Bringing artisan specialty coffee culture to Jeddah.
Pioneering the third wave specialty coffee movement in Jeddah, the recently opened Medd Café and Roastery has become an instant favorite amongst artisan coffee lovers. Medd Café is a place where one can see the world’s much loved beverage prepared with astonishing level of intricacy and care.
In the multi storied coffee shop, one can’t help but notice the rustic look of the place. The place looks like a mini industrial factory that’s been converted into a coffee shop. Obviously, it was done purposely; the minimalistic décor gives the café a much needed incongruent look from the rest.
On the ground floor the brew station stands, where all visitors can watch their coffee being made in front of them. On the upper floor that has a larger sitting area is where one can catch beautiful vistas of the Red Sea through the glassed wall.
The business is setup on a cooperative business model. The five partners, Ali Alghazzawi, Aisha Wazne, Salem Bajnaid, Sultan Alsawaf and Mai Julaidan, are all Saudis and work full time at the café. They share a love for coffee and are connoisseurs specializing in various aspects of coffee making.
All partners have invested the same amount of capital in the business and each one of them possesses one vote. This was purposely done so that every partner has equal rights and sharing of profits. Instead of the conventional vertical hierarchy model used in other places, Medd Café has the organization chart vertically organized.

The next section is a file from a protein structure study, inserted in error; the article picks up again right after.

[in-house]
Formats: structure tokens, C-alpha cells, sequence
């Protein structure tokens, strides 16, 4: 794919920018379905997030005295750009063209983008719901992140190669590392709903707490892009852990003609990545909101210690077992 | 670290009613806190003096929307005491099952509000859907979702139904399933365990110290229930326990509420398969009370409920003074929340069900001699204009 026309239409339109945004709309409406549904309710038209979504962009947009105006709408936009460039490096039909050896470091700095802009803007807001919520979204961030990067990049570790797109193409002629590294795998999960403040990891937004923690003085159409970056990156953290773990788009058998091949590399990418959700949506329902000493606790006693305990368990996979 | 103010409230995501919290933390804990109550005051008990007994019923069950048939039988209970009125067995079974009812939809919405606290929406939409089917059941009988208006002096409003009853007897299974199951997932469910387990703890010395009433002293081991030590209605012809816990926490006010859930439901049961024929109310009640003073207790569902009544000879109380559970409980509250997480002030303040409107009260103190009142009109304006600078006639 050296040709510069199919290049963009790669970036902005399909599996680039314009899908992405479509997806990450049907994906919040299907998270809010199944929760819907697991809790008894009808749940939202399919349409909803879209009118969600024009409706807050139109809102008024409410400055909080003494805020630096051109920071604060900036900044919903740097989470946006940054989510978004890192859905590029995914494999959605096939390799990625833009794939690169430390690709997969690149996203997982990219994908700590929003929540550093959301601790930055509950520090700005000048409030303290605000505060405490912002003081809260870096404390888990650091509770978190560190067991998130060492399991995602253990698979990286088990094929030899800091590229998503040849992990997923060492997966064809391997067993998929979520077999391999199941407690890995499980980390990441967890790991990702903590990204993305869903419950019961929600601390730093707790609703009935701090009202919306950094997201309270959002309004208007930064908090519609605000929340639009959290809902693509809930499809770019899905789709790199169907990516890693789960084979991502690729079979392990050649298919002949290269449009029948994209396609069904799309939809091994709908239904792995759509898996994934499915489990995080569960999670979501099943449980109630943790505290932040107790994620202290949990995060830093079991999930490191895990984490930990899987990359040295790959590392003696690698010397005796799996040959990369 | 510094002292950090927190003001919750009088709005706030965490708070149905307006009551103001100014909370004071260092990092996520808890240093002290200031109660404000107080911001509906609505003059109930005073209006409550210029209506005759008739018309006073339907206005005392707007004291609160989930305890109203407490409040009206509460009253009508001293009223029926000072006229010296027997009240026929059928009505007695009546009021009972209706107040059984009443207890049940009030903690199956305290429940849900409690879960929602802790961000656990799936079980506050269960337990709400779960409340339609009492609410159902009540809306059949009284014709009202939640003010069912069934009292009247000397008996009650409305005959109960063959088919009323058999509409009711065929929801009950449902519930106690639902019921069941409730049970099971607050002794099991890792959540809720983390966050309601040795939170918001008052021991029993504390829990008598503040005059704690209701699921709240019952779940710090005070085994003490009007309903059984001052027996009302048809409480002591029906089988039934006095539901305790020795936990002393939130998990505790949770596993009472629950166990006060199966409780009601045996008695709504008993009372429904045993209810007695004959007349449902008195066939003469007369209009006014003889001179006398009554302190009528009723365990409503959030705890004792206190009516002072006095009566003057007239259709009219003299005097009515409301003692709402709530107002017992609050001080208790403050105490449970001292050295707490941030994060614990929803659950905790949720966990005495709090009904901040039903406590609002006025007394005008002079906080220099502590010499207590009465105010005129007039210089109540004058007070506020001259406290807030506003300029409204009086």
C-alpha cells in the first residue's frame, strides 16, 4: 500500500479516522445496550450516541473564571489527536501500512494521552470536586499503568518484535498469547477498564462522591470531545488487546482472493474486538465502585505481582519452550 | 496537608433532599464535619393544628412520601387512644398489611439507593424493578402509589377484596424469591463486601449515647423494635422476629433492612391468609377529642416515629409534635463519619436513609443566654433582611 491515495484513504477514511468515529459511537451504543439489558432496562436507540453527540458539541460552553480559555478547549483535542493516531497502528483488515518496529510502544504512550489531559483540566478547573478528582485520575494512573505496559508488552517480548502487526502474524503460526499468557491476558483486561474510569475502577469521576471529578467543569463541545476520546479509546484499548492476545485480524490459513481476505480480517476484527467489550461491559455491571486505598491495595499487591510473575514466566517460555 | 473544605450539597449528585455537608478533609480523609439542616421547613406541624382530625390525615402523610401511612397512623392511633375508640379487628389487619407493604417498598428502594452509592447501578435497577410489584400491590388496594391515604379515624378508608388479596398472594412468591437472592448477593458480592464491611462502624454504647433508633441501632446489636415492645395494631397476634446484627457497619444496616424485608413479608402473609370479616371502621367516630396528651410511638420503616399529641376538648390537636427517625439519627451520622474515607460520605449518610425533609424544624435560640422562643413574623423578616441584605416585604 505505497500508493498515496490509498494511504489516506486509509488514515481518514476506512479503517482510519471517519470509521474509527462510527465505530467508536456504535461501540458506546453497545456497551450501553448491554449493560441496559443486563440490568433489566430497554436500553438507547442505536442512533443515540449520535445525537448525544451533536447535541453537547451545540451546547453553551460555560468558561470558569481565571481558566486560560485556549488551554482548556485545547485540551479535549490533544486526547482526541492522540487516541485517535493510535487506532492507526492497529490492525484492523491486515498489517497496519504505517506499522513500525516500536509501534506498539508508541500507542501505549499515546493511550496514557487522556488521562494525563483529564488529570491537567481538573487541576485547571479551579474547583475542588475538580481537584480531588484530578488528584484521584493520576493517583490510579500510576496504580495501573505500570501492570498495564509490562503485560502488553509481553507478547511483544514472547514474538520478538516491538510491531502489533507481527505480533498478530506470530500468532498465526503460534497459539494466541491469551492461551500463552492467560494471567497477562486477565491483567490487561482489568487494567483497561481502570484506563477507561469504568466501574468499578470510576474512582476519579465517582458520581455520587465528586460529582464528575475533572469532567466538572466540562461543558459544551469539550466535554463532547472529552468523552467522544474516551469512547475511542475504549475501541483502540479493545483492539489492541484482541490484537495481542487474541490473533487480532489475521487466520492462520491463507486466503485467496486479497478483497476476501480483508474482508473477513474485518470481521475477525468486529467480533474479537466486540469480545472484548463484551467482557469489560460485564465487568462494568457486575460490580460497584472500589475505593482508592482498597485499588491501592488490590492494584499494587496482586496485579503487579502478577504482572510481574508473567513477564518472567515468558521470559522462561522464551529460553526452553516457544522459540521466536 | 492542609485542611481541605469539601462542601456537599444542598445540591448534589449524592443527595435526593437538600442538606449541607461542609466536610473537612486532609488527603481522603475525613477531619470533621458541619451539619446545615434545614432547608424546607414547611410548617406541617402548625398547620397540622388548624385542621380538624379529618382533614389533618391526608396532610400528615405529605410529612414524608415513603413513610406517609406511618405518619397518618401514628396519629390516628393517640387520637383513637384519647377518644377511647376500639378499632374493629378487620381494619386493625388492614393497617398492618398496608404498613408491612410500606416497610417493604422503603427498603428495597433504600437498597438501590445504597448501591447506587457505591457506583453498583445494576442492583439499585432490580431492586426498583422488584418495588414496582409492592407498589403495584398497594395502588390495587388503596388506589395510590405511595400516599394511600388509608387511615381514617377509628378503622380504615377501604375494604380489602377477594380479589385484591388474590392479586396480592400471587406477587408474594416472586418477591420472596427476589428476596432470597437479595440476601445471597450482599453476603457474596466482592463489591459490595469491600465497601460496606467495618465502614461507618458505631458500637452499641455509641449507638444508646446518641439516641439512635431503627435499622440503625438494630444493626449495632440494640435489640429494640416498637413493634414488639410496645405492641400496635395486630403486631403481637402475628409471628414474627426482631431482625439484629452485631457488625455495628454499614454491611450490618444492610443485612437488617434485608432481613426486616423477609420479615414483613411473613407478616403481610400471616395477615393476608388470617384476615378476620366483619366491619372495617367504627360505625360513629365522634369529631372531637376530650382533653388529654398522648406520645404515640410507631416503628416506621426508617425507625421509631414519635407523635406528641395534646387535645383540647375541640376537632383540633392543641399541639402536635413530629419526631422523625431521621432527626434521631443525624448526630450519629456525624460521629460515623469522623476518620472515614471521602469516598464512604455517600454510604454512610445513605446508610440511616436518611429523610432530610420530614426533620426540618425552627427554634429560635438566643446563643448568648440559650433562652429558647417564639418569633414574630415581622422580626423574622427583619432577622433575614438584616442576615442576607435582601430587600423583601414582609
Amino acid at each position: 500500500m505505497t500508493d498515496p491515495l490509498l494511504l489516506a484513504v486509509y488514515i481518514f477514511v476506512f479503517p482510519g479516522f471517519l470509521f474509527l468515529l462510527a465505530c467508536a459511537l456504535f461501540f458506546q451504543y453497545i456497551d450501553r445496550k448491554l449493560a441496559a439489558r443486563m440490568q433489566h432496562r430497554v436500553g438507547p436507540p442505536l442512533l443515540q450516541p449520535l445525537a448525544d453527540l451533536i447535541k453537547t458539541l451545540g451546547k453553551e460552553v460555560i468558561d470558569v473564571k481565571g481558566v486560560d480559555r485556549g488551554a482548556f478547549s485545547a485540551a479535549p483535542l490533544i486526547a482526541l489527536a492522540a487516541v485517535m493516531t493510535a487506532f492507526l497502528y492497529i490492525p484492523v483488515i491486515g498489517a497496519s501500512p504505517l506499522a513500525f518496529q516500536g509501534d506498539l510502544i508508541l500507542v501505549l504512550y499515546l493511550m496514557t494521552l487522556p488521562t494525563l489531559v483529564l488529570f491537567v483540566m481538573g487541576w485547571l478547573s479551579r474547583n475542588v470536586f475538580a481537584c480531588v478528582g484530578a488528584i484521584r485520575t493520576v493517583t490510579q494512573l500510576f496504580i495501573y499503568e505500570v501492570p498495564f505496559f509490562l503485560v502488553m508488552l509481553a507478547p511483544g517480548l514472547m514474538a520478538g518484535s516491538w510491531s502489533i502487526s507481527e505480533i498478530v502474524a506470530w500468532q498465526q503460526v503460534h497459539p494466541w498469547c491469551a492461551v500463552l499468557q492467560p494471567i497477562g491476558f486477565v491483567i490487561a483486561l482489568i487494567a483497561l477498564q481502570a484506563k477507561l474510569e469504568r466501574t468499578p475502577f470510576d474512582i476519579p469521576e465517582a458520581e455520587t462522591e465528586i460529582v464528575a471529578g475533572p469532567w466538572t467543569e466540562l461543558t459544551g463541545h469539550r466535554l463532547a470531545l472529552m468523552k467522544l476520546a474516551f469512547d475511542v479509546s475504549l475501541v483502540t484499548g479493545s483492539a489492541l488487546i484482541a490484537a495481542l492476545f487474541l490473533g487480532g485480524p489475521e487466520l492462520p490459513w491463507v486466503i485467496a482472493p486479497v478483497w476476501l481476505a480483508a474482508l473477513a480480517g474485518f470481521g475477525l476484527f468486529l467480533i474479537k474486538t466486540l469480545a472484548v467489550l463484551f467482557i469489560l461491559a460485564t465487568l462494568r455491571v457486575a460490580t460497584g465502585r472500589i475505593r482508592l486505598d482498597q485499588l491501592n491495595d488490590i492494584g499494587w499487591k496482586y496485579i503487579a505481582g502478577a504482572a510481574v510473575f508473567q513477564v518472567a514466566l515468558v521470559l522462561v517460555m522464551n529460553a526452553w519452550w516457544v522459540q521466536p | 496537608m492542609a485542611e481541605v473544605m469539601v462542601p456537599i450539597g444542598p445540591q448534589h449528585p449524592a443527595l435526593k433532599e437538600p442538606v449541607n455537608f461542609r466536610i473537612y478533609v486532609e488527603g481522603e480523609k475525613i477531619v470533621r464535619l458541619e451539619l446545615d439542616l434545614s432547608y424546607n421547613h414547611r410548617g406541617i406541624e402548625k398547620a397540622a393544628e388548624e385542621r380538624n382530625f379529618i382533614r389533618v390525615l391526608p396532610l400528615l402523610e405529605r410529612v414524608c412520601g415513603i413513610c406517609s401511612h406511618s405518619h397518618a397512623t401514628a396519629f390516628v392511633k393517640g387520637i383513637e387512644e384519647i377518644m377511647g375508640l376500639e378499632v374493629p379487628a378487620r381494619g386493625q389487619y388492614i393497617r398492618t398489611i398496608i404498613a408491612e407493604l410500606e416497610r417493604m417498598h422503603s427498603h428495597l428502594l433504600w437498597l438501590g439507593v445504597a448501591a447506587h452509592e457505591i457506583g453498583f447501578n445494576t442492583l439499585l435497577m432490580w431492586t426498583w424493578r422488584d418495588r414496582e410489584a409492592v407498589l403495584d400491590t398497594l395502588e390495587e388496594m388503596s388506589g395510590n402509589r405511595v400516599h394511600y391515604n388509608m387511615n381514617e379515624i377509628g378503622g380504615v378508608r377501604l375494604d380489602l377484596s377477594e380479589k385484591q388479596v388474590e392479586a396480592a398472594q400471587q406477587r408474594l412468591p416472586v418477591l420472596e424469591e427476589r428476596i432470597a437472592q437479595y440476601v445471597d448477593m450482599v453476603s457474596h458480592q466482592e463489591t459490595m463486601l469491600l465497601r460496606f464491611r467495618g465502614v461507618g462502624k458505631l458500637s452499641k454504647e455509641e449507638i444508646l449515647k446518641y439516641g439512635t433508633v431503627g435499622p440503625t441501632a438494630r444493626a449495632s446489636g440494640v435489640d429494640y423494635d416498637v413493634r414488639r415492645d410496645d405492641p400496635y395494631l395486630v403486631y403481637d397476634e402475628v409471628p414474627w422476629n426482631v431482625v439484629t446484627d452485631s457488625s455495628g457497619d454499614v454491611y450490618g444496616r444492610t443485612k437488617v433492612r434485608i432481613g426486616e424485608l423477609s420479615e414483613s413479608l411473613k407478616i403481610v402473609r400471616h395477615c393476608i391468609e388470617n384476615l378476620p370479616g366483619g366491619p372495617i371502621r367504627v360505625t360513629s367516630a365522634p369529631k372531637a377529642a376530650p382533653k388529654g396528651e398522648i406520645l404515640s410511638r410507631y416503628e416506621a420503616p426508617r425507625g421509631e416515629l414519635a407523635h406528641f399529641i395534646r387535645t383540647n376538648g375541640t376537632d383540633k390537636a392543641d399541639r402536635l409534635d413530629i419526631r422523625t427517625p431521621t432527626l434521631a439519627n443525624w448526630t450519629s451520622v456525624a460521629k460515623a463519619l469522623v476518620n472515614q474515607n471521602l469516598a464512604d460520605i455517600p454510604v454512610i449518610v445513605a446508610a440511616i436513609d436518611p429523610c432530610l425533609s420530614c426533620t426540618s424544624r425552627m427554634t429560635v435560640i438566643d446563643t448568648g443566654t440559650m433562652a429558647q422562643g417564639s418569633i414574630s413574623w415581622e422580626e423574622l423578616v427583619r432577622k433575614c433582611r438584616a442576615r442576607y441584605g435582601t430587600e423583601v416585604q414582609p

Preparing good coffee is like a salutary ritual here. The coffee connoisseurs can be seen at the brew station or roaster tweaking with copper kettles and adjusting the sophisticated coffee apparatus. The peculiar looking coffee apparatus – some of which are not found in any other coffee shop in the city, sit on the brew station. From narrow funnels and vacuum coffee makers to the AeroPress, one could mistake the space for a chemistry lab.
Medd Café and Roastery also focuses on the environmental footprint. At the café, all types of paper they use are either recycled or upcycled, even the coffee bags. “We source our coffee beans from organic farms that are involved in the fair trade and are on high altitudes. The higher the altitude the better the coffee.” says Bajnaid.
Medd Café and Roastery even sells coffee beans to customers and other businesses. While a good portion of the quality of the coffee is dependent upon the farm that it’s sourced from, it is also equally, if not more dependent, upon the roaster and the barista preparing the coffee. It’s safe to conclude that the fad of coffee drinking isn’t going to die anytime soon. What remains to be seen is if Jeddah is ready for the third wave specialty coffee movement.